Guidelines governing the protection of geographical indications (GIs) and protected designations of origin (PDOs) are in a state of constant flux. For some industries – such as the wine sector – the picture is complicated further by additional requirements. The interplay between GI, PDO and trademark protection makes it critical to stay on top of the latest regulations
Paola Gelato


Both sides welcome Second Circuit decision in red soles dispute

In Christian Louboutin SA v Yves Saint Laurent America Holding Inc (11-3303-cv), the US Court of Appeals for the Second Circuit has held that a single colour is protectable as a trademark for fashion items in certain circumstances – with representatives for both parties welcoming the decision.

Global View

For regular jurisdictional updates, see WTR Daily. Delivered straight to your inbox, WTR’s regular email news service provides legal updates, industry analysis and the editor’s pick of the best trademark content from around the globe


Registration issues

While there are benefits in assigning trademark rights only in respect of certain wares/services, in Canada this can prove challenging
Tariq Remtulla

The view online

Critics of new Malaysian legislation suggest it will restrict the ability of brands to interact with customers online. However, there are strategies that rights holders can employ to minimise risk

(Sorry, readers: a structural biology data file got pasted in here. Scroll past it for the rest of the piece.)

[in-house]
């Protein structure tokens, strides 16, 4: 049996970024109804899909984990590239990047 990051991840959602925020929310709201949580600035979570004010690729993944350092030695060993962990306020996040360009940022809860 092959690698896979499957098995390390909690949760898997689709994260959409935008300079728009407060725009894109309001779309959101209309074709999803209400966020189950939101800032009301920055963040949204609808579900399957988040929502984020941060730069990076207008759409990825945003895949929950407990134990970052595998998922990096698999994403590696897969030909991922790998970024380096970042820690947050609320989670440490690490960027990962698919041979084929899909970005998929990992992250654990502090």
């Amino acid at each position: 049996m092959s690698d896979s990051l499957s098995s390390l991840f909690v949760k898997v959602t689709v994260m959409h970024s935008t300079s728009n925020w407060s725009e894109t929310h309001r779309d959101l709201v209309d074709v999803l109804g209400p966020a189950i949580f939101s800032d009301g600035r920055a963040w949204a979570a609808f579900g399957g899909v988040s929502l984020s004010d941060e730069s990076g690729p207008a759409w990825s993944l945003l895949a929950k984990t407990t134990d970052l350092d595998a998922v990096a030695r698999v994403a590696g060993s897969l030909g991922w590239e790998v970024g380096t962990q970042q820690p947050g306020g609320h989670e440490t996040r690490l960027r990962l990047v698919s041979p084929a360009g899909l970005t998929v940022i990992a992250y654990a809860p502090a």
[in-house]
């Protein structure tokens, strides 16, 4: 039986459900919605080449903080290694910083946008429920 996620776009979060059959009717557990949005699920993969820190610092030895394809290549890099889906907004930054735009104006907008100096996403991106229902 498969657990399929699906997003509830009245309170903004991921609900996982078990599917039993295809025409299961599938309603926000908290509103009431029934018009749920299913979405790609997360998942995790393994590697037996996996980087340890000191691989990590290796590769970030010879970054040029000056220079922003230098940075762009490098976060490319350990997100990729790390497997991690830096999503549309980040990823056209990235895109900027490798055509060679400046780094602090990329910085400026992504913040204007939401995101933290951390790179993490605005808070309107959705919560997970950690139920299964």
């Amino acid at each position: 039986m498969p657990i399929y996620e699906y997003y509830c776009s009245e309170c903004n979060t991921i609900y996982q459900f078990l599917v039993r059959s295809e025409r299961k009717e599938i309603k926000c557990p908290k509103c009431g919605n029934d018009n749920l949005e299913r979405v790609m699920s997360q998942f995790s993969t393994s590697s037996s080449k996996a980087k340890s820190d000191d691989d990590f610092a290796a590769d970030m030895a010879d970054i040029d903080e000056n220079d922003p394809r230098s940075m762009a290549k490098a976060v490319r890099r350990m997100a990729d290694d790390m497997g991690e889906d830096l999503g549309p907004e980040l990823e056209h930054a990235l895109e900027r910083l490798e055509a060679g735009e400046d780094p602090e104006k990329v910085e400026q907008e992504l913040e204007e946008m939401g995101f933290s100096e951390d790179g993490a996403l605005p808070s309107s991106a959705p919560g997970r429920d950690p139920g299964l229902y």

Kherk Ying Chew, Sonia Ong and Chen Hong Sze

Co-published editorialCountry Correspondents

Protecting unregistered trademarks and other commercial signs

Canada - Bereskin & Parr LLP

While registration brings a number of advantages, brand owners in Canada can utilise the action of passing off to protect unregistered rights

China - Kangxin Partners PC

Protection for unregistered trademarks and other commercial signs is available in China. However, in each case there will be skills and tricks to juggle possible legal grounds and the available evidence

Germany - Siebeke Lange Wilbert

While protection can be granted without registration, as well as offering opportunities to brand owners, unregistered protection is not without risk

India - Ranjan Narula Associates

The Indian courts have gone beyond the text of the statutes to protect the worldwide reputation that any trademark or commercial sign can acquire by virtue of its use, promotion or advertisement

Italy - Bugnion SpA

The system of IP protection in Italy is rigorous and effective – but rights holders need to adopt the correct measures to protect their marks

Mexico - Uhthoff, Gómez Vega & Uhthoff SC

Mexico follows a ‘first in time is first in right’ approach. While a trademark registration is not mandatory in order to use it or to initiate legal claims against third parties, it brings some important benefits

Romania - Vilau & Mitel

With protection for well-known trademarks and unregistered trademarks now possible in Romania, case law continues to develop

Russia - Gorodissky & Partners

In Russia, legal protection of commercial designations corresponds to international practice; in time, legal practice will develop to the extent that all rights holders will be effectively protected

United Kingdom - Edwards Wildman Palmer LLP

In the United Kingdom the protection of unregistered trademarks hinges on the ability to prove goodwill. While this can be difficult to establish, it is the one factor over which traders have the greatest control

United States - Edwards Wildman Palmer LLP

Given the strong tradition for protecting unregistered trademarks in the United States, practitioners must take a different approach to filing practices and enforcement from that adopted in first-to-file jurisdictions


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Issue 73